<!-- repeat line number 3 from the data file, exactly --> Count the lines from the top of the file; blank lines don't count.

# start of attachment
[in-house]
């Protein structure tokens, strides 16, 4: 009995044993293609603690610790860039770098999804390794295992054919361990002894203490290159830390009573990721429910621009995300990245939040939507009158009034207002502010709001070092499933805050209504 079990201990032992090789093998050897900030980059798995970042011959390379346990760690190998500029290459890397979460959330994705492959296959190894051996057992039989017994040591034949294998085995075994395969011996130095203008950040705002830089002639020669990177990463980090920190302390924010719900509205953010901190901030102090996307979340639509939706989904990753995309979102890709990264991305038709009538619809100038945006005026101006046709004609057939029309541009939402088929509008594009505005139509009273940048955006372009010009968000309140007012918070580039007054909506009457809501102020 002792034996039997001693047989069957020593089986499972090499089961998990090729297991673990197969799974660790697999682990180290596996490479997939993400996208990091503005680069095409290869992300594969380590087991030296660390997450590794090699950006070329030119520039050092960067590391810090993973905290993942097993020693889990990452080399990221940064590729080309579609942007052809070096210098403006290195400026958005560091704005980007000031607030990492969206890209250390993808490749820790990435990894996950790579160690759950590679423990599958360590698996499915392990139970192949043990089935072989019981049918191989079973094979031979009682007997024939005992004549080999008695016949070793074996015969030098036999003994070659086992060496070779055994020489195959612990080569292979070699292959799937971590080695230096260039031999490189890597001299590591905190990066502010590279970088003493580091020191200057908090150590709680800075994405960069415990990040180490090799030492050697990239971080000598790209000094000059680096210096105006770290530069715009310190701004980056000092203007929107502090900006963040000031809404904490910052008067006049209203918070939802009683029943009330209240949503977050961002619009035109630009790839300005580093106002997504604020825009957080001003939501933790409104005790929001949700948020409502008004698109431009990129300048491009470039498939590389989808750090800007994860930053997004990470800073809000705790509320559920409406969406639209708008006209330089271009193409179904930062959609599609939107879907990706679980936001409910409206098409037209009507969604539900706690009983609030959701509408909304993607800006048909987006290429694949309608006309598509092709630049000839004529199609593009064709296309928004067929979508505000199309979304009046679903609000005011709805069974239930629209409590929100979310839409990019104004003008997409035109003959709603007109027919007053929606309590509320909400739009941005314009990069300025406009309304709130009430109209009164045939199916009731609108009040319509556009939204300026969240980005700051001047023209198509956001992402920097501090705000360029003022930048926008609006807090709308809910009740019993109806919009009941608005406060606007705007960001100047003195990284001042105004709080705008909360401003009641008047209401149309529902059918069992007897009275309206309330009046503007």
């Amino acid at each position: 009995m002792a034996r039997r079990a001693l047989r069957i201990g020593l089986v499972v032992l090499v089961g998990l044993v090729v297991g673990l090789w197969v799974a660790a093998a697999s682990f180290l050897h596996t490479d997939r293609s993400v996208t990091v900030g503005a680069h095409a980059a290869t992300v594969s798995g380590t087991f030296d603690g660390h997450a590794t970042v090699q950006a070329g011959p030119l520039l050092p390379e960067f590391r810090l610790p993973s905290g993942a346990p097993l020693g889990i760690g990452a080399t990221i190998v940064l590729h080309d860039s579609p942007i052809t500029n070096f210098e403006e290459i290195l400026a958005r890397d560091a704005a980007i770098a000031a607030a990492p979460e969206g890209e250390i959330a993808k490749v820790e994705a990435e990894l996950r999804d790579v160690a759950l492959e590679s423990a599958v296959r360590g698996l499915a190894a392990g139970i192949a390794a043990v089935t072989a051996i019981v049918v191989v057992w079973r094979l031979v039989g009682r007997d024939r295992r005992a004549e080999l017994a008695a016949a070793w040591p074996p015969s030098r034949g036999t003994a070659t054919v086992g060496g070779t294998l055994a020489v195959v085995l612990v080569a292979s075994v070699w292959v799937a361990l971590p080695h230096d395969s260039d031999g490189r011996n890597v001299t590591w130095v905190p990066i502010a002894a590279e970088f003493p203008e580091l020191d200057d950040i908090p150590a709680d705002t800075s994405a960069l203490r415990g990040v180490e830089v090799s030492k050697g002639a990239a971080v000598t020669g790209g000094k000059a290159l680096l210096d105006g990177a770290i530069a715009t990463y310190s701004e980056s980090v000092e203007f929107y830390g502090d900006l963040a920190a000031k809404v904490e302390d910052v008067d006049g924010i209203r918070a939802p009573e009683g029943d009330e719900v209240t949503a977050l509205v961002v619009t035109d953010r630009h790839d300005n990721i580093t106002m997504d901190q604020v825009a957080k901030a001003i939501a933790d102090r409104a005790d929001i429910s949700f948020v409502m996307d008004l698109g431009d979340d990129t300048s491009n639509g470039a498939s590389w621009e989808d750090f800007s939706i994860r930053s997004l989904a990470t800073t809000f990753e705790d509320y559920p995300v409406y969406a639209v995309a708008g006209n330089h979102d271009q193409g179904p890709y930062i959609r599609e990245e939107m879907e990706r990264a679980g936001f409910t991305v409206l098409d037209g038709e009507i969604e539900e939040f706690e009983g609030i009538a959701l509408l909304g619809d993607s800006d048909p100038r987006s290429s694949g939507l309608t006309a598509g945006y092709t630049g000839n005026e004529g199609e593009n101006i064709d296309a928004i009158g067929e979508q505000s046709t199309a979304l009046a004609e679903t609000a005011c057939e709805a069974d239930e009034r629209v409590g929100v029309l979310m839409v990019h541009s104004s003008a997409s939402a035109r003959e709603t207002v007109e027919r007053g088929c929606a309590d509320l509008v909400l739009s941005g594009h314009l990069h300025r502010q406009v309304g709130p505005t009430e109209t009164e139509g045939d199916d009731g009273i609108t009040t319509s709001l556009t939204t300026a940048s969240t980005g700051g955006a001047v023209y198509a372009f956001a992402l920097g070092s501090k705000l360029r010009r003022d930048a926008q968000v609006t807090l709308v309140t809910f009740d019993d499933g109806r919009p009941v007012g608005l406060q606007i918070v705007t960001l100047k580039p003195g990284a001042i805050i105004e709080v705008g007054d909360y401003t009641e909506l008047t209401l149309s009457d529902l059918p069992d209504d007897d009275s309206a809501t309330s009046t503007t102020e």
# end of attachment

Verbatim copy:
């Amino acid at each position: 009995m002792a034996r039997r079990a001693l047989r069957i201990g020593l089986v499972v032992l090499v089961g998990l044993v090729v297991g673990l090789w197969v799974a660790a093998a697999s682990f180290l050897h596996t490479d997939r293609s993400v996208t990091v900030g503005a680069h095409a980059a290869t992300v594969s798995g380590t087991f030296d603690g660390h997450a590794t970042v090699q950006a070329g011959p030119l520039l050092p390379e960067f590391r810090l610790p993973s905290g993942a346990p097993l020693g889990i760690g990452a080399t990221i190998v940064l590729h080309d860039s579609p942007i052809t500029n070096f210098e403006e290459i290195l400026a958005r890397d560091a704005a980007i770098a000031a607030a990492p979460e969206g890209e250390i959330a993808k490749v820790e994705a990435e990894l996950r999804d790579v160690a759950l492959e590679s423990a599958v296959r360590g698996l499915a190894a392990g139970i192949a390794a043990v089935t072989a051996i019981v049918v191989v057992w079973r094979l031979v039989g009682r007997d024939r295992r005992a004549e080999l017994a008695a016949a070793w040591p074996p015969s030098r034949g036999t003994a070659t054919v086992g060496g070779t294998l055994a020489v195959v085995l612990v080569a292979s075994v070699w292959v799937a361990l971590p080695h230096d395969s260039d031999g490189r011996n890597v001299t590591w130095v905190p990066i502010a002894a590279e970088f003493p203008e580091l020191d200057d950040i908090p150590a709680d705002t800075s994405a960069l203490r415990g990040v180490e830089v090799s030492k050697g002639a990239a971080v000598t020669g790209g000094k000059a290159l680096l210096d105006g990177a770290i530069a715009t990463y310190s701004e980056s980090v000092e203007f929107y830390g502090d900006l963040a920190a000031k809404v904490e302390d910052v008067d006049g924010i209203r918070a939802p009573e009683g029943d009330e719900v209240t949503a977050l509205v961002v619009t035109d953010r630009h790839d300005n990721i580093t106002m997504d901190q604020v825009a957080k901030a001003i939501a933790d102090r409104a005790d929001i429910s949700f948020v409502m996307d008004l698109g431009d979340d990129t300048s491009n639509g470039a498939s590389w621009e989808d750090f800007s939706i994860r930053s997004l989904a990470t800073t809000f990753e705790d509320y559920p995300v409406y969406a639209v995309a708008g006209n330089h979102d271009q193409g179904p890709y930062i959609r599609e990245e939107m879907e990706r990264a679980g936001f409910t991305v409206l098409d037209g038709e009507i969604e539900e939040f706690e009983g609030i009538a959701l509408l909304g619809d993607s800006d048909p100038r987006s290429s694949g939507l309608t006309a598509g945006y092709t630049g000839n005026e004529g199609e593009n101006i064709d296309a928004i009158g067929e979508q505000s046709t199309a979304l009046a004609e679903t609000a005011c057939e709805a069974d239930e009034r629209v409590g929100v029309l979310m839409v990019h541009s104004s003008a997409s939402a035109r003959e709603t207002v007109e027919r007053g088929c929606a309590d509320l509008v909400l739009s941005g594009h314009l990069h300025r502010q406009v309304g709130p505005t009430e109209t009164e139509g045939d199916d009731g009273i609108t009040t319509s709001l556009t939204t300026a940048s969240t980005g700051g955006a001047v023209y198509a372009f956001a992402l920097g070092s501090k705000l360029r010009r003022d930048a926008q968000v609006t807090l709308v309140t809910f009740d019993d499933g109806r919009p009941v007012g608005l406060q606007i918070v705007t960001l100047k580039p003195g990284a001042i805050i105004e709080v705008g007054d909360y401003t009641e909506l008047t209401l149309s009457d529902l059918p069992d209504d007897d009275s309206a809501t309330s009046t503007t102020e």